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Masters of rhyme

By Wen Zongduo | China Daily | Updated: 2017-06-13 07:54

Masters of rhyme

A sculpture of a shulaibao performer on display at Beijing's Tianqiao area. SHEN JINGWEI/FOR CHINA DAILY

The rare Chinese folk art shulaibao flourishes, fades and returns again, Wen Zongduo reports.

Former US president Richard Nixon was surprised when Chinese folk artist Meng Xin performed rhythmic storytelling with a pair of ox scapulas when the former US leader visited Beijing in 1993.

The president said Americans had long had beef, but ancient Chinese were smart enough to turn ox bones into performance instruments.

That art form, known as ox-bone shulaibao, dates to about 700 years ago. But its popularity fell after famed artist Cao Dekui stopped performing in the 1930s.

Cao was famous for rhythmic storytelling with the help of ox scapulas but was disheartened to see the art form being misused by some people. So he asked his disciple, Gao Fengshan, to pursue it with bamboo clappers instead.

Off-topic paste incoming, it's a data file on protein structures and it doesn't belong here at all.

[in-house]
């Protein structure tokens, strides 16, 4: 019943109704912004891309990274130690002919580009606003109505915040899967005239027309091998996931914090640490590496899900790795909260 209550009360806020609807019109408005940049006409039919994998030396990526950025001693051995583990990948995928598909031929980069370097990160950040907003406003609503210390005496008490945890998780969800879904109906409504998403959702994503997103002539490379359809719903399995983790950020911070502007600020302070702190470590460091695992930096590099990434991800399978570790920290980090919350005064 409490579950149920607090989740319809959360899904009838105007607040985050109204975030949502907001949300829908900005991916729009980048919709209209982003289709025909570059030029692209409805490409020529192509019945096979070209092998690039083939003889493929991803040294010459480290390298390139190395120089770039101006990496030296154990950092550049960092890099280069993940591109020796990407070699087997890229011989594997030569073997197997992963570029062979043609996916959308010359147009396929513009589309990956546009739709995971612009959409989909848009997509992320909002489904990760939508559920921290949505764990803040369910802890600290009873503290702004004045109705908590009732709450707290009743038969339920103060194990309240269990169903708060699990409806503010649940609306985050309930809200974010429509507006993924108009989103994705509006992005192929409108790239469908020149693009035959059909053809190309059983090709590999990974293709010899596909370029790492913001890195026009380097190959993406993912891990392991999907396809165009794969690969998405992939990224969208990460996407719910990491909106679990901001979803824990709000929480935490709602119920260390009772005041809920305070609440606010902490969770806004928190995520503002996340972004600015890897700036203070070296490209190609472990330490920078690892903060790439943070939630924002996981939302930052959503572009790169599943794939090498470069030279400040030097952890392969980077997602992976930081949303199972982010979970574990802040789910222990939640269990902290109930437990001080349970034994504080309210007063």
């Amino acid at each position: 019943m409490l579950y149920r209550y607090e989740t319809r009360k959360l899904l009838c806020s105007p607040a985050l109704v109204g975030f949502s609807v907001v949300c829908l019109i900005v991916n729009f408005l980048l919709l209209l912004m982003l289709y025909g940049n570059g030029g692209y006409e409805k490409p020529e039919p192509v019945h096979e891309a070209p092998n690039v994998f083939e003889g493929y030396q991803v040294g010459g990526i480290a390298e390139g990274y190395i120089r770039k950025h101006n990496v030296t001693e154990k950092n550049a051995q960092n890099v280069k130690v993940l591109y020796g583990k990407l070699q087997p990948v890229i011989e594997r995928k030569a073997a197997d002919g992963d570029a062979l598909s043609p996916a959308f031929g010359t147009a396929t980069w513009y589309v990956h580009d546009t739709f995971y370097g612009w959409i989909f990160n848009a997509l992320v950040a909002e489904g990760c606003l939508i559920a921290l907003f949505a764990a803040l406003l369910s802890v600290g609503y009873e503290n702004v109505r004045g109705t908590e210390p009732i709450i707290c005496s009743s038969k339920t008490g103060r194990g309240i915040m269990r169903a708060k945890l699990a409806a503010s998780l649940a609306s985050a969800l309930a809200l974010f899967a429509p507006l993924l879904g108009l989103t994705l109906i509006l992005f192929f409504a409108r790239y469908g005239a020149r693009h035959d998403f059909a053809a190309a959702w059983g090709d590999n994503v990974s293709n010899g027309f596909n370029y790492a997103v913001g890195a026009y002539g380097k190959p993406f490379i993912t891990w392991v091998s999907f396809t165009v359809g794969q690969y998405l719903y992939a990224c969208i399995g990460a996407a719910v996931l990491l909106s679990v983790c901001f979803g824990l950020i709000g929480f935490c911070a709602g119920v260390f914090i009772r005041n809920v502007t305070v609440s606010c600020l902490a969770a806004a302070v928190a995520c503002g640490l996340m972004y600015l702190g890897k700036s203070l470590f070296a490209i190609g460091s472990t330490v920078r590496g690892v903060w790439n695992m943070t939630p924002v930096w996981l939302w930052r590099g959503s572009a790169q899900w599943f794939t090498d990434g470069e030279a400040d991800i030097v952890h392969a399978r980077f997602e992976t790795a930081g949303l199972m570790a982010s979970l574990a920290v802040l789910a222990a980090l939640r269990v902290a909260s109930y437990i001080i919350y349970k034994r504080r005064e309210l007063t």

Gao was orphaned at age 6 and struggled on the streets before beginning to learn shulaibao in the Beijing neighborhood of Tianqiao in the late 1920s.

After Cao's death in 1939, Gao explored the art further, changing the performance position to standing instead of kneeling on one knee. He also became head of the Beijing Ballad Singers' Troupe in the 1950s.

"In any performance, Gao sought to excel in breathing, tone, rhythm, clapping ... everything," says Meng, who followed Gao back then.

But shulaibao, like many other art forms, was suspended during the "cultural revolution" (1966-76).

Meng had to leave Beijing not long after he declared his lifelong devotion to the art.

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